Supermarket shelves are full of skincare products proclaiming to be “natural” and “organic” but there are question marks over exactly how many chemicals they contain.
It was not something Tim Davies gave a lot of thought to until he married Claire who has extremely sensitive skin and is limited in the range of products she can use.
“I started doing some research to help her and other people. The more I looked into it, the more I realised how little was being done to help people with sensitive skin conditions,” said Mr Davies, 39.
As a result, he developed a range of products and set up a company, Senzimi, based in Eynsham.
Mr Davies believes the market is very confusing and it is difficult to pin down what factors can irritate people with sensitive skin conditions. But what he did discover is the “massive movement” towards using natural products.
While there are some well-known brands catering for sensitive skin conditions, Mr Davies says they are often chemically based.
“A lot of consumers don’t like the idea of putting petroleum-based products on sensitive skin.
“I did the research and decided to do something about it. I worked with cosmetic scientists, giving them my research into ingredients used by different cultures all over the world.”
After about two years, he was able to come up with four core products – a moisturiser, cleanser, shampoo and conditioner – which were tested on people suffering from a range of skin conditions including psoriasis and eczema with a positive response.
Mr Davies’ career path has been varied. After leaving school, he went into the insurance industry, starting in an administrative role with HSBC which took him to Hong Kong in the mid-1990s.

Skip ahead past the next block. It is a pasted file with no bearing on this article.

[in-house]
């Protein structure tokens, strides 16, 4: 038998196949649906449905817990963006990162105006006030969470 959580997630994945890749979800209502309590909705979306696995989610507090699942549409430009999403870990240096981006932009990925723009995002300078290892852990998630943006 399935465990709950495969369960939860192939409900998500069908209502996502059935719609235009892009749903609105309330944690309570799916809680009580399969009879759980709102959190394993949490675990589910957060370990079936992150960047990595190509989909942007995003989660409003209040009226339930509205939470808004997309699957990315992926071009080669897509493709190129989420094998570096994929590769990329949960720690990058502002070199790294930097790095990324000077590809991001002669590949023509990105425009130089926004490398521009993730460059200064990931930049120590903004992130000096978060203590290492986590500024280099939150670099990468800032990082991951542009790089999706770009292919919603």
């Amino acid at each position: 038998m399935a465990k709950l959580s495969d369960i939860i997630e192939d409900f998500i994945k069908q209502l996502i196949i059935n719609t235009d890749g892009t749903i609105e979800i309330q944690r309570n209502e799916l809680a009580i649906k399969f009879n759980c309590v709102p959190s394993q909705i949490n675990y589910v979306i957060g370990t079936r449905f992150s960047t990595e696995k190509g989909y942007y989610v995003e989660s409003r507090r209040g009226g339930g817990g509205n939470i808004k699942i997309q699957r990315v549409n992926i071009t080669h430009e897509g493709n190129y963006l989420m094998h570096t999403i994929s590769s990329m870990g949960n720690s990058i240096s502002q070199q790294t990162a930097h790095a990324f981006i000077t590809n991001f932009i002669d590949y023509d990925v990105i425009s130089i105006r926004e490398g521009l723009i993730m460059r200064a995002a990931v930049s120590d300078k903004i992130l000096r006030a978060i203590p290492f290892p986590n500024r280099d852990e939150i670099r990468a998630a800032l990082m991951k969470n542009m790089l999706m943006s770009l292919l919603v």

Back home, he returned to education to study for a degree in financial service and human resources management which allowed him to move back into insurance broking at a much higher level working for firms including Willis, Marsh and Lloyds.
It was high powered stuff but Mr Davies eventually grew restless with finance and decided to take a totally different direction.
He said: “I got to a point where I realised I am not really a city boy. I liked the idea of landscape design and found a post-graduate course at Oxford Brookes University.
“After that I set up my own gardening and landscaping business and ran it for six years.”
It was during this time he met and married Claire and that, combined with a painful back injury, led to the change of direction.
Senzimi became his next project although he says it has not been an easy path.
Four years ago he launched the skincare range online. He has found the market challenging during the interim period and the recession has not helped.
But now, due to his belief in his products and the potential demand for them, he has relaunched in what he hopes is a more favourable economic climate.
The market is as competitive as ever but Mr Davies feels that because Senzimi products are between 90 and 99.75 per cent natural, he can make headway with discerning customers.
As for marketing, Mr Davies has decided to take a traditional approach.
“We are going to start treading the streets of Oxford, approaching as many independent retailers as we can,” he said. “We will use them as case studies before approaching the larger stores.”